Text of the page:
Throughout the generations when Israel was not in Jewish hands Am Yisrael was unable to fulfill the first part of the mitzvah of the nation conquering and ruling the Land. However, any Jew that lived in Eretz Yisrael during these times did, to a certain extent, fulfill this part of the mitzvah of settling the Land. His presence in provided a continuous connection between the Jews who lived outside of Israel and their Land, and also provided a base for future growth of Jewish settlement and eventual control over the Land. If these are one's goals while living in Israel then, just as the Vilna Gaon's students who made aliyah with great sacrifices, one becomes a partner not just in settling the Land on an individual basis, but also in conquering it and acquiring control over it.

8 - Praises for the Land
The Rambam wrote a unique halacha (Melachim 5,10): "Great Rabbis would kiss the ground of Eretz Yisrael, and kiss its stones as well as roll in its dust as it states: because your slaves wanted its stones and begged for its dust." At first glance one would ask how could the Rambam write about such actions and deeds in a book devoted to halacha? Which halacha that we learn from our rabbis would involve kissing the earth and hugging the stones of the Land of Israel? Wouldn't it be more appropriate to write about these actions in books of ethics rather than halacha? Indeed this is a great halacha to learn: It is not enough to live in Eretz Yisrael, one should also love the good and holy Land.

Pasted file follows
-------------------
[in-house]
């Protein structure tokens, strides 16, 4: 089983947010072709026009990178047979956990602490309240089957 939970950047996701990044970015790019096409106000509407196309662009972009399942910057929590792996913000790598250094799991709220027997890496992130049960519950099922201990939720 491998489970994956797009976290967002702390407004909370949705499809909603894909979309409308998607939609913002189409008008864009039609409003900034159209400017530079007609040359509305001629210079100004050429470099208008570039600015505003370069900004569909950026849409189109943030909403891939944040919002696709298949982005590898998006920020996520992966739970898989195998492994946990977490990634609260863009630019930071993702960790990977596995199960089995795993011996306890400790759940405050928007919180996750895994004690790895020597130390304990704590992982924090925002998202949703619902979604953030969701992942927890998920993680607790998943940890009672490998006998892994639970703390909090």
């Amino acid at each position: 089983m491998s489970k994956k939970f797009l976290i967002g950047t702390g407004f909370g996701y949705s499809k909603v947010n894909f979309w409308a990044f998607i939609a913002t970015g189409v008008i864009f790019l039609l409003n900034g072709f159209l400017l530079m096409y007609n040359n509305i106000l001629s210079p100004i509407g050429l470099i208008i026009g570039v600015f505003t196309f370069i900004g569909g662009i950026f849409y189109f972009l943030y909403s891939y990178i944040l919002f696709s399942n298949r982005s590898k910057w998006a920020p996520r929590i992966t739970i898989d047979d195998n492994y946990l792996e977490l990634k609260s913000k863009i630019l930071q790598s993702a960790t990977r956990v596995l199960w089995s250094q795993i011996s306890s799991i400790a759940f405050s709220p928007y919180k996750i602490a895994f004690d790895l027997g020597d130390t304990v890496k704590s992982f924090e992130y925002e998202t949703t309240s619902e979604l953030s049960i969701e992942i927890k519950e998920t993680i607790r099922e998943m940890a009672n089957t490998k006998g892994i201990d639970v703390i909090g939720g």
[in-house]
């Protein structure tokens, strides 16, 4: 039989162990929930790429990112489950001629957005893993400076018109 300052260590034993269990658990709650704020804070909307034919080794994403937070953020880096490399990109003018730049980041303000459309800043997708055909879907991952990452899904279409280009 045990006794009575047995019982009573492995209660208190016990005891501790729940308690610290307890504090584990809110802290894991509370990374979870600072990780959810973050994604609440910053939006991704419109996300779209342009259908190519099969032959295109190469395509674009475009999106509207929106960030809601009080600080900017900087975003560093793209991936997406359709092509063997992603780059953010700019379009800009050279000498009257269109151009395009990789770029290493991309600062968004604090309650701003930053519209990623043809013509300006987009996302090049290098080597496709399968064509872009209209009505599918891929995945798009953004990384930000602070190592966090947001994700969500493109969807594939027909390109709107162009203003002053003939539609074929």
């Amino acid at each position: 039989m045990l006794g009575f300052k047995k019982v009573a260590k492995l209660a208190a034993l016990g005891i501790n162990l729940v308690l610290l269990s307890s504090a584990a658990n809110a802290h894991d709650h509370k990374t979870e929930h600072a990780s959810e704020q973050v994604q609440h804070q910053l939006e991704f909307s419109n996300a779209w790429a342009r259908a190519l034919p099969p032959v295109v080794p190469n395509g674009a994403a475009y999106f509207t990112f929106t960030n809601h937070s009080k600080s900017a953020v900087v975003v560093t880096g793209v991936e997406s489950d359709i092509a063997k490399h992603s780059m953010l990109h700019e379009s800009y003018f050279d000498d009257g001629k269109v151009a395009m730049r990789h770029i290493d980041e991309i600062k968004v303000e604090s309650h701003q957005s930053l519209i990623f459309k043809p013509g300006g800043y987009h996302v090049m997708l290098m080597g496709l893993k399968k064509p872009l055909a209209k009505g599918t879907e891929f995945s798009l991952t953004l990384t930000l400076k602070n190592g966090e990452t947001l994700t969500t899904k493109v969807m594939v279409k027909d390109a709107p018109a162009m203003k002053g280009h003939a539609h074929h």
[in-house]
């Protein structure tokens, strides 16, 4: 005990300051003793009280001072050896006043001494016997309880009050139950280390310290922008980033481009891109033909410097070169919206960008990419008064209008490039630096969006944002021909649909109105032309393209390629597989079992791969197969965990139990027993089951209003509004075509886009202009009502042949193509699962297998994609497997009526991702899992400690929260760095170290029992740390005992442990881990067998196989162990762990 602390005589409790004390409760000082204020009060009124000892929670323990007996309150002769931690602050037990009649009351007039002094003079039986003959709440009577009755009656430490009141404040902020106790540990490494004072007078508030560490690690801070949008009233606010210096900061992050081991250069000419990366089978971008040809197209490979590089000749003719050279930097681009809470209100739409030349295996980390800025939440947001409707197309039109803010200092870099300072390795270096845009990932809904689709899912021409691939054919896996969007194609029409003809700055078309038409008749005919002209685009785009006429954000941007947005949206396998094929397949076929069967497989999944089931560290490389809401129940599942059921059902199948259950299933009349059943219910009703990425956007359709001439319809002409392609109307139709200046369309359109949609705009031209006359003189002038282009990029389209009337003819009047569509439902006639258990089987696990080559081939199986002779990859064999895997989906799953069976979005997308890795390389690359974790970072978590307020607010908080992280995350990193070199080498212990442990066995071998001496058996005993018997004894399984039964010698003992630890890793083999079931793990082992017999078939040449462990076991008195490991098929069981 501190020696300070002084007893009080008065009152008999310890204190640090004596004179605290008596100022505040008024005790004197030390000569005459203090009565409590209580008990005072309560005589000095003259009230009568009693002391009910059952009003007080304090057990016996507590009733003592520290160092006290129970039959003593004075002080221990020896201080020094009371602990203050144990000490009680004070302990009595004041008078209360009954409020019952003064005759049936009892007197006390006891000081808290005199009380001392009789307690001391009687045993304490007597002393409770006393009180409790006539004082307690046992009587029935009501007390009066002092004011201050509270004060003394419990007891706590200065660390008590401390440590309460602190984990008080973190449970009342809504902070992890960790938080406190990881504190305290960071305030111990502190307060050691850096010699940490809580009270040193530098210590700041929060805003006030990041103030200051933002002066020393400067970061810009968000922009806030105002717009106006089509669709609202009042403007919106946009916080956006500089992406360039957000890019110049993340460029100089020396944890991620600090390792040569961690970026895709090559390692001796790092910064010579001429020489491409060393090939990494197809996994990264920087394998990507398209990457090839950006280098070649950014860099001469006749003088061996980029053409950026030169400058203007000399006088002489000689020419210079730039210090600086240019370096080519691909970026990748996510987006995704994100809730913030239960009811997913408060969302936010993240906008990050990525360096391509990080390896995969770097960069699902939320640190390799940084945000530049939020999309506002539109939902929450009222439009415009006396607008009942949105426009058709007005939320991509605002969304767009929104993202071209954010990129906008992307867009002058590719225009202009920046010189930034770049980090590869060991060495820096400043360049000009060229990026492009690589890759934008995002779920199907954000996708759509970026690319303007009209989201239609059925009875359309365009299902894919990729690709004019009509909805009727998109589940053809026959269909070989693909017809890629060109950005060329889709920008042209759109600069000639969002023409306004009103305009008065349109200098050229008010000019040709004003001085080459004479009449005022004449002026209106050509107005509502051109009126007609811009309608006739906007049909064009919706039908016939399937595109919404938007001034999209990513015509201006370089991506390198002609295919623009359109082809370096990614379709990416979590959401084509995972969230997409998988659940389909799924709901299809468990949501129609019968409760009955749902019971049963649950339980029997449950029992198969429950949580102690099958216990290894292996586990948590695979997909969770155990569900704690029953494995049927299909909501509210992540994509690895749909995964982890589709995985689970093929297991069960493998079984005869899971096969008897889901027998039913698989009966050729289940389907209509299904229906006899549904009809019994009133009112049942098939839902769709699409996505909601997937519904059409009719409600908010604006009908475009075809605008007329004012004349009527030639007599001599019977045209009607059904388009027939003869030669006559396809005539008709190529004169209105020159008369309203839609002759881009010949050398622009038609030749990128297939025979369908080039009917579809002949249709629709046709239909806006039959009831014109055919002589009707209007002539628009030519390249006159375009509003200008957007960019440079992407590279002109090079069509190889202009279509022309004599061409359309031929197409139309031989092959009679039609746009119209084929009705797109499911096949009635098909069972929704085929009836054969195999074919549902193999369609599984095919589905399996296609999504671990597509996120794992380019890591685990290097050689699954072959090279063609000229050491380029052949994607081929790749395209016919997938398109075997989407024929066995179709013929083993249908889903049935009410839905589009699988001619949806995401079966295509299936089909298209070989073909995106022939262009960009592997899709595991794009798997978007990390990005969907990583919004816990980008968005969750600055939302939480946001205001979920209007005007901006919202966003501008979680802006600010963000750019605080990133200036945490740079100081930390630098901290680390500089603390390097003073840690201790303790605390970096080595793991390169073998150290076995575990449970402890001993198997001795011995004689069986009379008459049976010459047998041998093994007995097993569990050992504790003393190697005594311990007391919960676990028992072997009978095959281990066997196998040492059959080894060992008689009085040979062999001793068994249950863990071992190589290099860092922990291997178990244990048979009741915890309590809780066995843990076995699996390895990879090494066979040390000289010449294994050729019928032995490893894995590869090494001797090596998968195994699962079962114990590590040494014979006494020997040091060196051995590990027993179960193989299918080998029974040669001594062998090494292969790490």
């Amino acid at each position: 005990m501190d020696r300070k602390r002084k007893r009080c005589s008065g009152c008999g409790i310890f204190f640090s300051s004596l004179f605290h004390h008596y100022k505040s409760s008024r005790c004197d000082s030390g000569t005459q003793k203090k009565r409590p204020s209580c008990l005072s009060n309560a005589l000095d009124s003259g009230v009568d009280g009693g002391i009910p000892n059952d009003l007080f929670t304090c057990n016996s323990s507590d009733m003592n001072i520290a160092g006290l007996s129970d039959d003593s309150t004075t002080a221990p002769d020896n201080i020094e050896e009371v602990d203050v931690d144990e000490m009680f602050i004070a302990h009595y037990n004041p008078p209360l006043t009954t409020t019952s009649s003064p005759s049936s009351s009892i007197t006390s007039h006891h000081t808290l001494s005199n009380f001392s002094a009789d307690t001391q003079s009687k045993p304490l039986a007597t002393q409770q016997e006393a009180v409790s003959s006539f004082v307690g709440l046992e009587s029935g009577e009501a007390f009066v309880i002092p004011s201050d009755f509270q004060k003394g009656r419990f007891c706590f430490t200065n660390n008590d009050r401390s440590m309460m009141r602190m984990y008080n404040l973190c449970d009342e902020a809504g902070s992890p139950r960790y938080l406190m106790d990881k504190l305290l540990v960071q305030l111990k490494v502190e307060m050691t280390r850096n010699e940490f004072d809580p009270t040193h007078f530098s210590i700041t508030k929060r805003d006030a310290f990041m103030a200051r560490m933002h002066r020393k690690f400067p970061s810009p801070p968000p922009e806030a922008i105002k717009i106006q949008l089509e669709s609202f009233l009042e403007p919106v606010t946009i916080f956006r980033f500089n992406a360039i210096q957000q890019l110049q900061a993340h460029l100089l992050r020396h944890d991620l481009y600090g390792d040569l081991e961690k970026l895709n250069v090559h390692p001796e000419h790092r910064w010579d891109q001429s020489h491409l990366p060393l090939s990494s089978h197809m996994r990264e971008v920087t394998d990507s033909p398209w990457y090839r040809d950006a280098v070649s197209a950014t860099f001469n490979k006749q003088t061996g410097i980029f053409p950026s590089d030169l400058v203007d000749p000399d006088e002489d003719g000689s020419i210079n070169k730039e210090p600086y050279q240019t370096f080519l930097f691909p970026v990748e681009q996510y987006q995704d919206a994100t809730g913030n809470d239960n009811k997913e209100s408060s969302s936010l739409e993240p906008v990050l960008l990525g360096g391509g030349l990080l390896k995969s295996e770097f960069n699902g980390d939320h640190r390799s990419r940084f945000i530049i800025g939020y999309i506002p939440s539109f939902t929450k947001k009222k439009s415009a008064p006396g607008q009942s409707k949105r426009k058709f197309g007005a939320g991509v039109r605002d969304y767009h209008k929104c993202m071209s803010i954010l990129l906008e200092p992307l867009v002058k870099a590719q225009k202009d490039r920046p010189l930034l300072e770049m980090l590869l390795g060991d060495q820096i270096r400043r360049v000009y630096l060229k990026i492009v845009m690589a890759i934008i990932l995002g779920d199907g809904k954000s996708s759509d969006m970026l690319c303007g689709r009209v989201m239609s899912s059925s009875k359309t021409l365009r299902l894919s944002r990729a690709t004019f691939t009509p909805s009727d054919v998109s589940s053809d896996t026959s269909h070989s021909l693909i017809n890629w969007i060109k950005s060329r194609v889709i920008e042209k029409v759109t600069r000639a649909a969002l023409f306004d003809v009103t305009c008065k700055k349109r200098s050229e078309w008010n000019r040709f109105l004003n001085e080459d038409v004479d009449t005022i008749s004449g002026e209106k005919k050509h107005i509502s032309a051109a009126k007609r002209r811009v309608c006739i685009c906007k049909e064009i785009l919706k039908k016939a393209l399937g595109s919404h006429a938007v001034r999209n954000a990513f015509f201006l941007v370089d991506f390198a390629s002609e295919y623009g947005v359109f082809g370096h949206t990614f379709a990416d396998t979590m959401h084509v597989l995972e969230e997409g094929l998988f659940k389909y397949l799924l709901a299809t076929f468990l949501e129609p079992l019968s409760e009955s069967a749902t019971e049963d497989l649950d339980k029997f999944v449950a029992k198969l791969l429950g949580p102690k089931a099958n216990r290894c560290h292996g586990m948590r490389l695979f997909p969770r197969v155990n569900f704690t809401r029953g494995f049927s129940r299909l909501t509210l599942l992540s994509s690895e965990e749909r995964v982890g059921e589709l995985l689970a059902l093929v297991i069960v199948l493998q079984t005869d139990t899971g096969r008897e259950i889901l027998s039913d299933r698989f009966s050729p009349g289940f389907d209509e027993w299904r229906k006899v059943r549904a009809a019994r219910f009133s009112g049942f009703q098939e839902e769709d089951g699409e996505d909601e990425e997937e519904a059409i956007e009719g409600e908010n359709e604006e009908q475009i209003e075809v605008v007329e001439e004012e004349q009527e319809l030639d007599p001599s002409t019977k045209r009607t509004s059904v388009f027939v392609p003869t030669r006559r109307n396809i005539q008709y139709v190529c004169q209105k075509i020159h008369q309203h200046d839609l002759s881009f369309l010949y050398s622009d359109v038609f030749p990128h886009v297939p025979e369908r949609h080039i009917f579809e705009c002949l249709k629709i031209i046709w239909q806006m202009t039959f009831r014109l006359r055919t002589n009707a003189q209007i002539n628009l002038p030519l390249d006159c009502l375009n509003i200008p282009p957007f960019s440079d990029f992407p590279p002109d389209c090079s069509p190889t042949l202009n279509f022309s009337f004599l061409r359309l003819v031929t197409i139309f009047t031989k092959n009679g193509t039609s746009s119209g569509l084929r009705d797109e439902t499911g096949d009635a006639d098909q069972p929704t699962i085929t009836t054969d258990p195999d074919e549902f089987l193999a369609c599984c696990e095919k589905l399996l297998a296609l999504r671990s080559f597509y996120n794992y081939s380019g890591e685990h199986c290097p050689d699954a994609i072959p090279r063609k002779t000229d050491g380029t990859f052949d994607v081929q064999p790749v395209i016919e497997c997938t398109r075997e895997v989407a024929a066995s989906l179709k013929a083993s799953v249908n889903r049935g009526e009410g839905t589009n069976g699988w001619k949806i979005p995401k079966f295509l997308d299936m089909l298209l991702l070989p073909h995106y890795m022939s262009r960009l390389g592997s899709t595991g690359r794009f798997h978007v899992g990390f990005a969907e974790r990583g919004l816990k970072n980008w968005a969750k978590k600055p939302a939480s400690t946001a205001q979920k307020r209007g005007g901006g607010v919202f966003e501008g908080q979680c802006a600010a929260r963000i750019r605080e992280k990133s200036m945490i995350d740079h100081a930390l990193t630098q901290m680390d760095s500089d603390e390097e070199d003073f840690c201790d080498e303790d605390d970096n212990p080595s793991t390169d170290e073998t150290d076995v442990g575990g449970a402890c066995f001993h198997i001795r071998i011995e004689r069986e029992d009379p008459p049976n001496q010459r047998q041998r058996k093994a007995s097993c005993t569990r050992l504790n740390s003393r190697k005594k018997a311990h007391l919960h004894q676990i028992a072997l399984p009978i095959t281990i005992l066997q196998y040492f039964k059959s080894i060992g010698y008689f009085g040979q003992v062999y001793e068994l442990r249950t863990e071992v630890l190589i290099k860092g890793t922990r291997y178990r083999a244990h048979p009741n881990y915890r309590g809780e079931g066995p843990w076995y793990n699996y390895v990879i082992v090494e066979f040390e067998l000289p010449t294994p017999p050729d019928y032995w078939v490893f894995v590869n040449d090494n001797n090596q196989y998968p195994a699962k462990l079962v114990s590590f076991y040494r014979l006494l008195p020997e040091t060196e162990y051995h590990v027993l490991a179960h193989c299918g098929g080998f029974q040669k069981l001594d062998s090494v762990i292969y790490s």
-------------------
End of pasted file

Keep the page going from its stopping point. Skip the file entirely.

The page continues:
At the end of Ketubot (112,a) it is written that when Rabbi Chanina was traveling in Eretz Yisrael and would see a obstructions in his path he would remove it. Rashi explains that he would do this in the different areas of the city because of his great love for Eretz Yisrael, as he didn't want anyone to think or speak badly about the roads or the places where the obstructions were located.
It is also told that in order to prevent complaints about Israel, Rabbi Ami and Rabbi Assi would be extremely cautious as to where they sat their students. In the cool morning hours they would sit them in the sun and in the warm afternoon hours they would sit them in the shade. Their students were comfortable and, therefore, did not think badly about the Land or its climate.